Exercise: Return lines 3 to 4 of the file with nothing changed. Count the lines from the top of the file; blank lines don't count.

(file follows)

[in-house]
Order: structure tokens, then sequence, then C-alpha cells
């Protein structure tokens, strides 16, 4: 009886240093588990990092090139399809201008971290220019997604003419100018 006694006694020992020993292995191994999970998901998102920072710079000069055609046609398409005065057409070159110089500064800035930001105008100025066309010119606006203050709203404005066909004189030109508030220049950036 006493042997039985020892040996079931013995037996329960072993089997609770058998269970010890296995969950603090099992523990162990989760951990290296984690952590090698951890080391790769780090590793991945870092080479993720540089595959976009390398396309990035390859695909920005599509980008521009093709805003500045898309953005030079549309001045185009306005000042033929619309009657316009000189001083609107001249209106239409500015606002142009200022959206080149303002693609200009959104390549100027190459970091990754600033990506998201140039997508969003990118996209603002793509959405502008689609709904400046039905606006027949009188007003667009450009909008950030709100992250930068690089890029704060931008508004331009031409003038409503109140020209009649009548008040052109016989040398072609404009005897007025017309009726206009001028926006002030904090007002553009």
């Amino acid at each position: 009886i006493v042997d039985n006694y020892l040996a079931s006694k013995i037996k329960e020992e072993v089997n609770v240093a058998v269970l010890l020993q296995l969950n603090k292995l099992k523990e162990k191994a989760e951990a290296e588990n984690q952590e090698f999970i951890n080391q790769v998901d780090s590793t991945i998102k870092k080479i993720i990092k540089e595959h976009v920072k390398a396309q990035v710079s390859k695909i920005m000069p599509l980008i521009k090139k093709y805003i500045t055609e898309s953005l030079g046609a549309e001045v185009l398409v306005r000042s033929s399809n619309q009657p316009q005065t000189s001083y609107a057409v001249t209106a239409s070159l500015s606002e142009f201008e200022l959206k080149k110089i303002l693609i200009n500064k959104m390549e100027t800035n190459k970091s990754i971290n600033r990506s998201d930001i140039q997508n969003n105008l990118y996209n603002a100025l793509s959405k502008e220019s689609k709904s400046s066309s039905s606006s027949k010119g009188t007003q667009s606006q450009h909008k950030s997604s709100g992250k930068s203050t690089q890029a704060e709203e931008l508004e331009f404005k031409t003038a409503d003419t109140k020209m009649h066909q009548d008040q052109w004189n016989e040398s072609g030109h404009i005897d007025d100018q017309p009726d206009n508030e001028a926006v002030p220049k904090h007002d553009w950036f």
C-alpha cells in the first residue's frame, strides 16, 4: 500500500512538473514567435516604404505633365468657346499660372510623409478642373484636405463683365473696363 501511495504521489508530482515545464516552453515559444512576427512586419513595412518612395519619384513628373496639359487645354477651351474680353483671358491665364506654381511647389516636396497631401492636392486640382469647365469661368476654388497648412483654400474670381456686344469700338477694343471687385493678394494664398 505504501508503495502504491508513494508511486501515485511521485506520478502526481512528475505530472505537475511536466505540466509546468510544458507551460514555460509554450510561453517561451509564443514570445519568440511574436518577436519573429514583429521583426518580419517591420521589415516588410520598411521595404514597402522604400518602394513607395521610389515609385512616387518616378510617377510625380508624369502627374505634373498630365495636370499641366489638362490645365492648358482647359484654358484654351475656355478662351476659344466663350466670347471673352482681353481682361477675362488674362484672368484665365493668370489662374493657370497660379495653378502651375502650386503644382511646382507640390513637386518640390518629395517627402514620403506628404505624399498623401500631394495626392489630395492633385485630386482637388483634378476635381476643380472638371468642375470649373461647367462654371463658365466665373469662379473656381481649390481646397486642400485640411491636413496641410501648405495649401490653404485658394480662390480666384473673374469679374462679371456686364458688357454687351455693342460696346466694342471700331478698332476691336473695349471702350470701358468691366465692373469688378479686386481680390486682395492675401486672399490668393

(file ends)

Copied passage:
């Protein structure tokens, strides 16, 4: 009886240093588990990092090139399809201008971290220019997604003419100018 006694006694020992020993292995191994999970998901998102920072710079000069055609046609398409005065057409070159110089500064800035930001105008100025066309010119606006203050709203404005066909004189030109508030220049950036 006493042997039985020892040996079931013995037996329960072993089997609770058998269970010890296995969950603090099992523990162990989760951990290296984690952590090698951890080391790769780090590793991945870092080479993720540089595959976009390398396309990035390859695909920005599509980008521009093709805003500045898309953005030079549309001045185009306005000042033929619309009657316009000189001083609107001249209106239409500015606002142009200022959206080149303002693609200009959104390549100027190459970091990754600033990506998201140039997508969003990118996209603002793509959405502008689609709904400046039905606006027949009188007003667009450009909008950030709100992250930068690089890029704060931008508004331009031409003038409503109140020209009649009548008040052109016989040398072609404009005897007025017309009726206009001028926006002030904090007002553009």
């Amino acid at each position: 009886i006493v042997d039985n006694y020892l040996a079931s006694k013995i037996k329960e020992e072993v089997n609770v240093a058998v269970l010890l020993q296995l969950n603090k292995l099992k523990e162990k191994a989760e951990a290296e588990n984690q952590e090698f999970i951890n080391q790769v998901d780090s590793t991945i998102k870092k080479i993720i990092k540089e595959h976009v920072k390398a396309q990035v710079s390859k695909i920005m000069p599509l980008i521009k090139k093709y805003i500045t055609e898309s953005l030079g046609a549309e001045v185009l398409v306005r000042s033929s399809n619309q009657p316009q005065t000189s001083y609107a057409v001249t209106a239409s070159l500015s606002e142009f201008e200022l959206k080149k110089i303002l693609i200009n500064k959104m390549e100027t800035n190459k970091s990754i971290n600033r990506s998201d930001i140039q997508n969003n105008l990118y996209n603002a100025l793509s959405k502008e220019s689609k709904s400046s066309s039905s606006s027949k010119g009188t007003q667009s606006q450009h909008k950030s997604s709100g992250k930068s203050t690089q890029a704060e709203e931008l508004e331009f404005k031409t003038a409503d003419t109140k020209m009649h066909q009548d008040q052109w004189n016989e040398s072609g030109h404009i005897d007025d100018q017309p009726d206009n508030e001028a926006v002030p220049k904090h007002d553009w950036f």